I’m in Greece. Four days and 400 kilometers after leaving Istanbul, Turkey, I arrived in Greece. To say I’m excited to start bicycle touring in Greece is an understatement. And first impressions did nothing but fuel the enthusiasm.
The headwind was relentless. Again we had to push the bikes. I had a profound feeling of hopelessness; completing the Ring Road was starting to seem like an impossible challenge. All I could do was grind forward by putting one foot in front of the other, pushing my bike.
In preparation for my upcoming tour of Iceland, I wanted to make some touring bicycle upgrades to my Surly Ogre. To start, I wanted power. I wanted a solution for charging electronics while touring. I also needed more storage. Unlike my previous tour of Southeast Asia, I will need to carry a tent, food, fuel, and other camping supplies.
BICYCLE TOURING SE ASIA PART 6
I found a route towards Bangkok that took off me of the main highway. I was feeling horrible, but the backroads offered some of the best touring of my trip. The scenery was spectacular. There were dirt roads that meandered through lush green rice patties and limestone towers. The route was peaceful and empty except for the occasional village.
BICYCLE TOURING SE ASIA PART 5
It was still dark, but I was racing through the city to make it to Angkor Wat before sunrise. I arrived with only minutes to spare, and it was brilliant. I then spent the rest of the day riding from temple to temple. There were busloads of tourists, but since I was on a bicycle, I easily avoided the crowds. My day in Angkor Wat was hands down the highlight of my time in Cambodia.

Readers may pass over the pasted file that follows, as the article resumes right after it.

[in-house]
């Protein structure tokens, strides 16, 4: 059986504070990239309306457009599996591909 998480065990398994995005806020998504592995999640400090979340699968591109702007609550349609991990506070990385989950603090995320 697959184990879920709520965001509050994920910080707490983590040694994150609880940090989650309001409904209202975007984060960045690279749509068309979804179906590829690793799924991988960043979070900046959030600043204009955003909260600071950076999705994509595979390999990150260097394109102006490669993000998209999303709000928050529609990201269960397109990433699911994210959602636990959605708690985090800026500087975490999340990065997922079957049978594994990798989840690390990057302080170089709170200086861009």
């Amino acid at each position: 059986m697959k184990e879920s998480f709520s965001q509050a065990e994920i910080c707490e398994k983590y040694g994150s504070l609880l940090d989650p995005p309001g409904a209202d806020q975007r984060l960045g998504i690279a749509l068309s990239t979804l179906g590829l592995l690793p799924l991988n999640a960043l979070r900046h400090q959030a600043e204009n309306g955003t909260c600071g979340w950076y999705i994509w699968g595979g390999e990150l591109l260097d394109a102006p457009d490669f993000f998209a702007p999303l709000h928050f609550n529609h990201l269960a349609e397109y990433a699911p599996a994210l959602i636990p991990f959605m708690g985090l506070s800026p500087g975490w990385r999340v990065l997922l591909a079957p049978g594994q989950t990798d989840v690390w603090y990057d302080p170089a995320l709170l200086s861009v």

When I first entered Laos the children would shout “hello” as I rode by on my bicycle. Then one day, amongst the barrage of hellos I heard a single “sabaidee.” I didn’t think much of it, but over the next hundred or so miles the hellos slowly disappeared and were replaced entirely with sabaidee.
BICYCLE TOURING SE ASIA PART 3
I’m in Laos. I’m on the other side of the world riding my bicycle. Everyone I know and love is over 8,000 miles away. Most of the time it gives me a thrill to focus on this. Other times, I’m overwhelmed with loneliness.
BICYCLE TOURING SE ASIA PART 2
Because it’s the main artery connecting North and South Vietnam, Highway 1 isn’t the best road for bicycle touring. It’s busy and loud. There’s a constant barrage of honking horns, and the air is thick with the smell of diesel fuel. The only thing it had going for it was endless packs of other bikes in which I could seek shelter. Like a shy fish, I’d settle into the center of the school. The plan was to follow the highway South to Vinh, then turn West towards Laos.
BICYCLE TOURING SE ASIA PART 1
I was so incredibly nervous. The traffic in Hanoi was intimidating. How the hell was I going to ride a bike through it? I left before sunrise on an early Saturday morning hoping to beat the crowds. It didn’t work. There were bicycles, mopeds, cars, buses, and people moving in every direction. Lights were flashing, and horns were honking. It was sensory overload.